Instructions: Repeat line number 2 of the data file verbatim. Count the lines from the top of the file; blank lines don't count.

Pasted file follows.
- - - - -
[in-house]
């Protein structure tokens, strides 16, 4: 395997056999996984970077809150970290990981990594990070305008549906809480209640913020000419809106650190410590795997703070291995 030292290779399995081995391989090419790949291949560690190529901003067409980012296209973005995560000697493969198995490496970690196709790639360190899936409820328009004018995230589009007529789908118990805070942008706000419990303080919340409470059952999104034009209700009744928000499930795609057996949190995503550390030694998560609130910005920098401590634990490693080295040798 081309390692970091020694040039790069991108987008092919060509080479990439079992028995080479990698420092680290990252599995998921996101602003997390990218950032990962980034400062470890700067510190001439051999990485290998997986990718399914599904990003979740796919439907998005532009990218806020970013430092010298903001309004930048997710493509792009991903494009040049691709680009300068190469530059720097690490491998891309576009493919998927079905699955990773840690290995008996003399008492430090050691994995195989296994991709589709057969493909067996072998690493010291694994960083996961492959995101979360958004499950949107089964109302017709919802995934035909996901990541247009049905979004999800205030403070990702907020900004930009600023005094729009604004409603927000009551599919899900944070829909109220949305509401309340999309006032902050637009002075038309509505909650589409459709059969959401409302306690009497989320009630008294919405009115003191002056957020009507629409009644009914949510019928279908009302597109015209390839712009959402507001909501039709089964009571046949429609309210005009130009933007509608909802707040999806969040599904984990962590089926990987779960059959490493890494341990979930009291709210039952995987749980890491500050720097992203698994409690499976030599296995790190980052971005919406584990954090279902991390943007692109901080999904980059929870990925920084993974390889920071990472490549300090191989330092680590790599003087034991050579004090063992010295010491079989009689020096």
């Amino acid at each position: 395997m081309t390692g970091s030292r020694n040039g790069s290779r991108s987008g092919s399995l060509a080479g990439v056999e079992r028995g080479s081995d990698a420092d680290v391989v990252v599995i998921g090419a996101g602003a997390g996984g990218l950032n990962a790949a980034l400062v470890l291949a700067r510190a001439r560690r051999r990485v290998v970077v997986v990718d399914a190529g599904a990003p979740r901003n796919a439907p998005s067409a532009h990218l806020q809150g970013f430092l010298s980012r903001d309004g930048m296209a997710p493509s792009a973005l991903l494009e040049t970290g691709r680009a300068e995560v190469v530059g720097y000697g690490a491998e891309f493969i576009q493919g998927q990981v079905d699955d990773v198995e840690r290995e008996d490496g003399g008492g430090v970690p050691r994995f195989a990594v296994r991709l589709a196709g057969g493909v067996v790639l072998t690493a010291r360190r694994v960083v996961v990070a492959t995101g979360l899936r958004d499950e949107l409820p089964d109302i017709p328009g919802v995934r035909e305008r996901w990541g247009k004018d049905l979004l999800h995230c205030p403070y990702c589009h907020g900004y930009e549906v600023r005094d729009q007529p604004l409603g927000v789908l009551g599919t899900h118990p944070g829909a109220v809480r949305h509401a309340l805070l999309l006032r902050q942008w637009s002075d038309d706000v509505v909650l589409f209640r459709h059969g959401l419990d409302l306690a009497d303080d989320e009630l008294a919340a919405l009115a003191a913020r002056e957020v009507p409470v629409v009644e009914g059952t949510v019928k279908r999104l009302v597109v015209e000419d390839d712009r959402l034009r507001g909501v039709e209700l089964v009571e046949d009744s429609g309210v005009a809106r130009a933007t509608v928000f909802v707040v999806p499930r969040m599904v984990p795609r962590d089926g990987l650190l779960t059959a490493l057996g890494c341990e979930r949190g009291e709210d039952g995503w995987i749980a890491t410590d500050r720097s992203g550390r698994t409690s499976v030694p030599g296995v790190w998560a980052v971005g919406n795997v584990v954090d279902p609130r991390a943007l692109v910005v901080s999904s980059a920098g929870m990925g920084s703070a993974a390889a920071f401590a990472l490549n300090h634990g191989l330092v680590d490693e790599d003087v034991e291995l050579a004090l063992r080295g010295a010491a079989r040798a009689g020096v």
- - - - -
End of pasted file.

């Protein structure tokens, strides 16, 4: 395997056999996984970077809150970290990981990594990070305008549906809480209640913020000419809106650190410590795997703070291995 030292290779399995081995391989090419790949291949560690190529901003067409980012296209973005995560000697493969198995490496970690196709790639360190899936409820328009004018995230589009007529789908118990805070942008706000419990303080919340409470059952999104034009209700009744928000499930795609057996949190995503550390030694998560609130910005920098401590634990490693080295040798 081309390692970091020694040039790069991108987008092919060509080479990439079992028995080479990698420092680290990252599995998921996101602003997390990218950032990962980034400062470890700067510190001439051999990485290998997986990718399914599904990003979740796919439907998005532009990218806020970013430092010298903001309004930048997710493509792009991903494009040049691709680009300068190469530059720097690490491998891309576009493919998927079905699955990773840690290995008996003399008492430090050691994995195989296994991709589709057969493909067996072998690493010291694994960083996961492959995101979360958004499950949107089964109302017709919802995934035909996901990541247009049905979004999800205030403070990702907020900004930009600023005094729009604004409603927000009551599919899900944070829909109220949305509401309340999309006032902050637009002075038309509505909650589409459709059969959401409302306690009497989320009630008294919405009115003191002056957020009507629409009644009914949510019928279908009302597109015209390839712009959402507001909501039709089964009571046949429609309210005009130009933007509608909802707040999806969040599904984990962590089926990987779960059959490493890494341990979930009291709210039952995987749980890491500050720097992203698994409690499976030599296995790190980052971005919406584990954090279902991390943007692109901080999904980059929870990925920084993974390889920071990472490549300090191989330092680590790599003087034991050579004090063992010295010491079989009689020096």